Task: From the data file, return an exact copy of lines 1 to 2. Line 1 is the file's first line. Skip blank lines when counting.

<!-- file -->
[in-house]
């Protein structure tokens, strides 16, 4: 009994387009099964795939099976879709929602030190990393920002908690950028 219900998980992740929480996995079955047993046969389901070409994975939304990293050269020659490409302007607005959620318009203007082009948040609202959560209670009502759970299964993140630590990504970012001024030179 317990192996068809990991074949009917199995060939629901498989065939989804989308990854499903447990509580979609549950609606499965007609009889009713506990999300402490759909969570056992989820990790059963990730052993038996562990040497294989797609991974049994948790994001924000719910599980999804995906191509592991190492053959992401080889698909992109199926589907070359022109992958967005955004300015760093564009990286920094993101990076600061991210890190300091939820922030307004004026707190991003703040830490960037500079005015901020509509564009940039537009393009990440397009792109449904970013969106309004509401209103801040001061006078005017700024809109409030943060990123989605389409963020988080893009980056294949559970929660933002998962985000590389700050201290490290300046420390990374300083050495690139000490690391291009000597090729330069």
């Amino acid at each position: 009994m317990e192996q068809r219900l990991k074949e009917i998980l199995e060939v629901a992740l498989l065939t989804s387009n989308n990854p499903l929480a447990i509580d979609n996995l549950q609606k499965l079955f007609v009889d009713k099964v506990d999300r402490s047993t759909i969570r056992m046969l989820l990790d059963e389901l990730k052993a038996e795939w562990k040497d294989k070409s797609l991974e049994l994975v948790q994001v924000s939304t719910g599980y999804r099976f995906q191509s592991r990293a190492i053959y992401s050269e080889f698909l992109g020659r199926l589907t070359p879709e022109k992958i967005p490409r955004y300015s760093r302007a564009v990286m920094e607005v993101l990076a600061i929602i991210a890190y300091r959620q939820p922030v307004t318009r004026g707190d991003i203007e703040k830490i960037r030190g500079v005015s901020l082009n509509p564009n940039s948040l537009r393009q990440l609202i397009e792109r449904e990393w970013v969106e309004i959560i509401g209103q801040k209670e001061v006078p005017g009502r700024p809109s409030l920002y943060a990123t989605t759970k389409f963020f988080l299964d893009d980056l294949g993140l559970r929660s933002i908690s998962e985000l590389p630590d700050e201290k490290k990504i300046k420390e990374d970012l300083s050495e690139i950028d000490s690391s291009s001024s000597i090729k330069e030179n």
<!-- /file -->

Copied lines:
[in-house]
């Protein structure tokens, strides 16, 4: 009994387009099964795939099976879709929602030190990393920002908690950028 219900998980992740929480996995079955047993046969389901070409994975939304990293050269020659490409302007607005959620318009203007082009948040609202959560209670009502759970299964993140630590990504970012001024030179 317990192996068809990991074949009917199995060939629901498989065939989804989308990854499903447990509580979609549950609606499965007609009889009713506990999300402490759909969570056992989820990790059963990730052993038996562990040497294989797609991974049994948790994001924000719910599980999804995906191509592991190492053959992401080889698909992109199926589907070359022109992958967005955004300015760093564009990286920094993101990076600061991210890190300091939820922030307004004026707190991003703040830490960037500079005015901020509509564009940039537009393009990440397009792109449904970013969106309004509401209103801040001061006078005017700024809109409030943060990123989605389409963020988080893009980056294949559970929660933002998962985000590389700050201290490290300046420390990374300083050495690139000490690391291009000597090729330069």